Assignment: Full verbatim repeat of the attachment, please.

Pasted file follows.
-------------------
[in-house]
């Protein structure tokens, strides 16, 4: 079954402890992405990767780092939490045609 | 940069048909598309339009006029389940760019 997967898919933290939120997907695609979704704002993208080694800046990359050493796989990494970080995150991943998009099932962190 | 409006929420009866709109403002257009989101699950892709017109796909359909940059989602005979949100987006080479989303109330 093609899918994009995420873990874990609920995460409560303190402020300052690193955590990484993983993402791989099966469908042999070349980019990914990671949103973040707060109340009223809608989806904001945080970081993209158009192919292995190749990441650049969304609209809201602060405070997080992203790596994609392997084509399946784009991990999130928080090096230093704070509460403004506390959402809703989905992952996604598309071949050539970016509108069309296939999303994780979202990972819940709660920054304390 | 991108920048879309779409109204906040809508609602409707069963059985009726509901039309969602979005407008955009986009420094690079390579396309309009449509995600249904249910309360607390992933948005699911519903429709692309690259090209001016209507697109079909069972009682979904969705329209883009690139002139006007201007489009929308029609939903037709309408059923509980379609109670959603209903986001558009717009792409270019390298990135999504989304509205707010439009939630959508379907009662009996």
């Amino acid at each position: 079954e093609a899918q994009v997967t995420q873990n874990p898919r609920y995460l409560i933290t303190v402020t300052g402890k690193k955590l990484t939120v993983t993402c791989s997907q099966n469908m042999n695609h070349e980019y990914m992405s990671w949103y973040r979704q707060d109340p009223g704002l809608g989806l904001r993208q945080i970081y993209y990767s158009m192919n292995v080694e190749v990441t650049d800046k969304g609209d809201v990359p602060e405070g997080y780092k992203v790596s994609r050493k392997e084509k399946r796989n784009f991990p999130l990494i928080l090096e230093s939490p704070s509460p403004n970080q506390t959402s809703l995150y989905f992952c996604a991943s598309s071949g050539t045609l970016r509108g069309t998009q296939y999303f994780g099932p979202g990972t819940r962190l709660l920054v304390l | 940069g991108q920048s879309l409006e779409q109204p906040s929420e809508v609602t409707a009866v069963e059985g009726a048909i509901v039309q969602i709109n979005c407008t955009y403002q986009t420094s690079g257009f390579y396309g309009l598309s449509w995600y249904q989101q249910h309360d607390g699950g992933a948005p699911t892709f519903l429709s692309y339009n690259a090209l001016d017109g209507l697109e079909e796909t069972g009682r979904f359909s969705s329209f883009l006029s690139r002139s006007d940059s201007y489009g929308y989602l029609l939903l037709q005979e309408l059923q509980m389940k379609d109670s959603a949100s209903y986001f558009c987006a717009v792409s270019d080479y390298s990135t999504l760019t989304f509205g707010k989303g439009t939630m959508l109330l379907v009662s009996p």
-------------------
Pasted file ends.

[in-house]
């Protein structure tokens, strides 16, 4: 079954402890992405990767780092939490045609 | 940069048909598309339009006029389940760019 997967898919933290939120997907695609979704704002993208080694800046990359050493796989990494970080995150991943998009099932962190 | 409006929420009866709109403002257009989101699950892709017109796909359909940059989602005979949100987006080479989303109330 093609899918994009995420873990874990609920995460409560303190402020300052690193955590990484993983993402791989099966469908042999070349980019990914990671949103973040707060109340009223809608989806904001945080970081993209158009192919292995190749990441650049969304609209809201602060405070997080992203790596994609392997084509399946784009991990999130928080090096230093704070509460403004506390959402809703989905992952996604598309071949050539970016509108069309296939999303994780979202990972819940709660920054304390 | 991108920048879309779409109204906040809508609602409707069963059985009726509901039309969602979005407008955009986009420094690079390579396309309009449509995600249904249910309360607390992933948005699911519903429709692309690259090209001016209507697109079909069972009682979904969705329209883009690139002139006007201007489009929308029609939903037709309408059923509980379609109670959603209903986001558009717009792409270019390298990135999504989304509205707010439009939630959508379907009662009996």
């Amino acid at each position: 079954e093609a899918q994009v997967t995420q873990n874990p898919r609920y995460l409560i933290t303190v402020t300052g402890k690193k955590l990484t939120v993983t993402c791989s997907q099966n469908m042999n695609h070349e980019y990914m992405s990671w949103y973040r979704q707060d109340p009223g704002l809608g989806l904001r993208q945080i970081y993209y990767s158009m192919n292995v080694e190749v990441t650049d800046k969304g609209d809201v990359p602060e405070g997080y780092k992203v790596s994609r050493k392997e084509k399946r796989n784009f991990p999130l990494i928080l090096e230093s939490p704070s509460p403004n970080q506390t959402s809703l995150y989905f992952c996604a991943s598309s071949g050539t045609l970016r509108g069309t998009q296939y999303f994780g099932p979202g990972t819940r962190l709660l920054v304390l | 940069g991108q920048s879309l409006e779409q109204p906040s929420e809508v609602t409707a009866v069963e059985g009726a048909i509901v039309q969602i709109n979005c407008t955009y403002q986009t420094s690079g257009f390579y396309g309009l598309s449509w995600y249904q989101q249910h309360d607390g699950g992933a948005p699911t892709f519903l429709s692309y339009n690259a090209l001016d017109g209507l697109e079909e796909t069972g009682r979904f359909s969705s329209f883009l006029s690139r002139s006007d940059s201007y489009g929308y989602l029609l939903l037709q005979e309408l059923q509980m389940k379609d109670s959603a949100s209903y986001f558009c987006a717009v792409s270019d080479y390298s990135t999504l760019t989304f509205g707010k989303g439009t939630m959508l109330l379907v009662s009996p």